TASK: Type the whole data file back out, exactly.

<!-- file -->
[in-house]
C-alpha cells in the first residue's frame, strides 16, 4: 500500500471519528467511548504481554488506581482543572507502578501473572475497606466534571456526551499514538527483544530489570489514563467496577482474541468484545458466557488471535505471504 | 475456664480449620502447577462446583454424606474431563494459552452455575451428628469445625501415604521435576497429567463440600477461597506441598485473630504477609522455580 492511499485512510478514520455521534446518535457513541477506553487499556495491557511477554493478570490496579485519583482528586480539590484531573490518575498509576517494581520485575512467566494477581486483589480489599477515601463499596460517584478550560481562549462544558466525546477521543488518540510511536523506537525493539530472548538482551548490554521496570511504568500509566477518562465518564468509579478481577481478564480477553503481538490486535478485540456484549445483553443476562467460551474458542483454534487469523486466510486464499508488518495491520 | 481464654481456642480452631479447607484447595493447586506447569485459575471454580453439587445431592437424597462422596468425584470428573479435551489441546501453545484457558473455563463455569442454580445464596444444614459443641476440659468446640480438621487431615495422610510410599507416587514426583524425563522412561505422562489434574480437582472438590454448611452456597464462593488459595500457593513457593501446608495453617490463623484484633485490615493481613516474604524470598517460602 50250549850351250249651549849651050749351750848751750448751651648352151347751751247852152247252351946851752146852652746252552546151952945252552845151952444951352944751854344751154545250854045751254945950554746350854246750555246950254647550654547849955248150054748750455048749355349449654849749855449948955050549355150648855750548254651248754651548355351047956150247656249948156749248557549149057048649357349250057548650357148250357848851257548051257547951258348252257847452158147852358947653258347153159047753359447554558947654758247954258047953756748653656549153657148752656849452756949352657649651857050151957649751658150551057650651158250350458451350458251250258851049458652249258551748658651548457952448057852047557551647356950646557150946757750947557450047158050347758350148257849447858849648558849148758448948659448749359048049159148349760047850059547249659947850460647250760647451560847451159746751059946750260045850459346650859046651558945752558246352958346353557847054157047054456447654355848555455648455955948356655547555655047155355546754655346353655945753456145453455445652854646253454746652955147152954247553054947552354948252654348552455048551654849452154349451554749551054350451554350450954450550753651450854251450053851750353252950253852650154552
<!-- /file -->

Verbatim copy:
[in-house]
C-alpha cells in the first residue's frame, strides 16, 4: 500500500471519528467511548504481554488506581482543572507502578501473572475497606466534571456526551499514538527483544530489570489514563467496577482474541468484545458466557488471535505471504 | 475456664480449620502447577462446583454424606474431563494459552452455575451428628469445625501415604521435576497429567463440600477461597506441598485473630504477609522455580 492511499485512510478514520455521534446518535457513541477506553487499556495491557511477554493478570490496579485519583482528586480539590484531573490518575498509576517494581520485575512467566494477581486483589480489599477515601463499596460517584478550560481562549462544558466525546477521543488518540510511536523506537525493539530472548538482551548490554521496570511504568500509566477518562465518564468509579478481577481478564480477553503481538490486535478485540456484549445483553443476562467460551474458542483454534487469523486466510486464499508488518495491520 | 481464654481456642480452631479447607484447595493447586506447569485459575471454580453439587445431592437424597462422596468425584470428573479435551489441546501453545484457558473455563463455569442454580445464596444444614459443641476440659468446640480438621487431615495422610510410599507416587514426583524425563522412561505422562489434574480437582472438590454448611452456597464462593488459595500457593513457593501446608495453617490463623484484633485490615493481613516474604524470598517460602 50250549850351250249651549849651050749351750848751750448751651648352151347751751247852152247252351946851752146852652746252552546151952945252552845151952444951352944751854344751154545250854045751254945950554746350854246750555246950254647550654547849955248150054748750455048749355349449654849749855449948955050549355150648855750548254651248754651548355351047956150247656249948156749248557549149057048649357349250057548650357148250357848851257548051257547951258348252257847452158147852358947653258347153159047753359447554558947654758247954258047953756748653656549153657148752656849452756949352657649651857050151957649751658150551057650651158250350458451350458251250258851049458652249258551748658651548457952448057852047557551647356950646557150946757750947557450047158050347758350148257849447858849648558849148758448948659448749359048049159148349760047850059547249659947850460647250760647451560847451159746751059946750260045850459346650859046651558945752558246352958346353557847054157047054456447654355848555455648455955948356655547555655047155355546754655346353655945753456145453455445652854646253454746652955147152954247553054947552354948252654348552455048551654849452154349451554749551054350451554350450954450550753651450854251450053851750353252950253852650154552